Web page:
European Movement International (EMI) finished its series of talks on TTIP with a “TTIP summit” in Brussels attended by top figures. Since the beginning of the year debates have taken place in cities including Warsaw, Berlin and Belgrade, in order to shine a light on the trade agreement from a civil society perspective.

In light of the continued criticism of Mario Draghi’s plans to buy up risky securities from banks, the Handelsblatt questions whether the ECB’s president has shot his bolt and has opted for the term ‘götterdämmerung’. Besides Germany, other countries such as Finland and the Netherlands also positioned themselves against the current ECB policy. According to SZ Draghi’s actions – lowering the base rate, cheap credit, buying up so-called ‘Asset Backed Securities’ – is geared towards devaluing the euro. This would accommodate countries like France, as it would reduce pressure to reform.

German newspapers commented on British Prime Minister David Cameron’s first election speech. In the speech he promised tax cuts, criticised the European Court of Human Rights and called for stricter immigration and border controls. The SZ regarded these statements as an attempt to appeal to voters on the right and to take the wind out of the UK Independence Party’s (UKIP) sails.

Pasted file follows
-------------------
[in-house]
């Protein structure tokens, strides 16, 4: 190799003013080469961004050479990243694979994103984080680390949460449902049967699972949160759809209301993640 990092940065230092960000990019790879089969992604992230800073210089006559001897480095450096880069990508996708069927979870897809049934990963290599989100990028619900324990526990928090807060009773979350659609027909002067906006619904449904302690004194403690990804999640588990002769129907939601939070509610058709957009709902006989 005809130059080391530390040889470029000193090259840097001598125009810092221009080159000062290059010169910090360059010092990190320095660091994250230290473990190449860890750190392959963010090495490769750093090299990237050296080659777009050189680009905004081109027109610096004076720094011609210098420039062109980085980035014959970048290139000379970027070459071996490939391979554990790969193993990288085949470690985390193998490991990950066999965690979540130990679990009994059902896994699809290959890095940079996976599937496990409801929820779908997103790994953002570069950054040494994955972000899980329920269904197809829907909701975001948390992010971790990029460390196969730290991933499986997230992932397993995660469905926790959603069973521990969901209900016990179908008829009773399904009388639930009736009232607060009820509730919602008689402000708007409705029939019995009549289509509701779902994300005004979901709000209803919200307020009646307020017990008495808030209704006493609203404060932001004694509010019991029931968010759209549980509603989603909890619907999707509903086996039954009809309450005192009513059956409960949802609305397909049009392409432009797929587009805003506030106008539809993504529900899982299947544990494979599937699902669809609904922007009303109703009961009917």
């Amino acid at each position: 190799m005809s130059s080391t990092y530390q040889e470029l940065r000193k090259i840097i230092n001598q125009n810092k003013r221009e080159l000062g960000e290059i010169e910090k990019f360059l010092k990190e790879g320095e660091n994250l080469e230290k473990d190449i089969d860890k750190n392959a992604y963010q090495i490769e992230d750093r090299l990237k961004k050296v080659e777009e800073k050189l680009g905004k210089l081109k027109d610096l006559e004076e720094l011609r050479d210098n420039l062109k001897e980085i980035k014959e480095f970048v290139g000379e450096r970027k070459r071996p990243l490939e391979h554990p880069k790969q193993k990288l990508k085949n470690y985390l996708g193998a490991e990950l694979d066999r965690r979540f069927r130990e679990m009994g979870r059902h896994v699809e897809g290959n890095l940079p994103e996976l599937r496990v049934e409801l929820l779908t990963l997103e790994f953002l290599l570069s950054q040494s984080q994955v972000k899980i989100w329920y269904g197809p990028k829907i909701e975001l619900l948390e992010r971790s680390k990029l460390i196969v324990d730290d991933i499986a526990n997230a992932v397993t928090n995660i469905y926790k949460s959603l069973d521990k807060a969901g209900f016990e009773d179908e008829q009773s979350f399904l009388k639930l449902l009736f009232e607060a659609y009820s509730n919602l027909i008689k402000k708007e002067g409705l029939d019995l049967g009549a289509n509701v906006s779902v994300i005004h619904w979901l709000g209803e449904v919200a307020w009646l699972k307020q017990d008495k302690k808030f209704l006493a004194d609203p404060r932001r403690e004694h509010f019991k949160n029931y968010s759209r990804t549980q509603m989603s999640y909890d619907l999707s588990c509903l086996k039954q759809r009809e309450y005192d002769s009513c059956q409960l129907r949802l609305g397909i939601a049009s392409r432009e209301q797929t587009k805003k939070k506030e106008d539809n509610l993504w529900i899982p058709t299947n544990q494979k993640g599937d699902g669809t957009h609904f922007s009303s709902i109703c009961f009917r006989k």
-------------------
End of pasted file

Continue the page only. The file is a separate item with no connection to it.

On a domestic level the issue of violent attacks by staff in refugee centres received great attention at the start of the week. Employees of a private security firm are said to have mistreated asylum seekers in several refugee centres in North Rhine-Westphalia. Countless papers seemed appalled that the care and protection of refugees was placed in the hands of security services, who did not impose requirements on its staff and chiefly had their sights on their own profit. (FAZ, Berliner Tageszeitung, SZ, Westdeutsche Zeitung). This week, German Interior Minister Thomas de Maizière also commented on the Europe-wide challenge of the growing number of refugees. Together with his counterparts from other EU countries, he called for better burden sharing in European asylum policy.

Defence Minister von der Leyen admitted that the Bundeswehr was only semi-operational and that German troops could not fulfil all their treaty obligations. Some newspapers criticised the lack of clear military policy for the Bundeswehr (Frankurter Rundschau). As a result of the armaments problems, another topic that was addressed was the demand for a stronger Europeanisation of German arms policy. Given the current threats and crises, it becomes clear that the EU should also cooperate more closely at military level (SZ, Freie Presse).

EM Germany continues to work on the implementation of its demands to develop European Public Diplomacy. In order to promote civil society networking and public relations, EM Germany’s website has now compiled country-specific pages. The first example of this was a page on Hungary, which went online this week, that gives an overview of europolitical news on Hungary and lists contact persons in that country.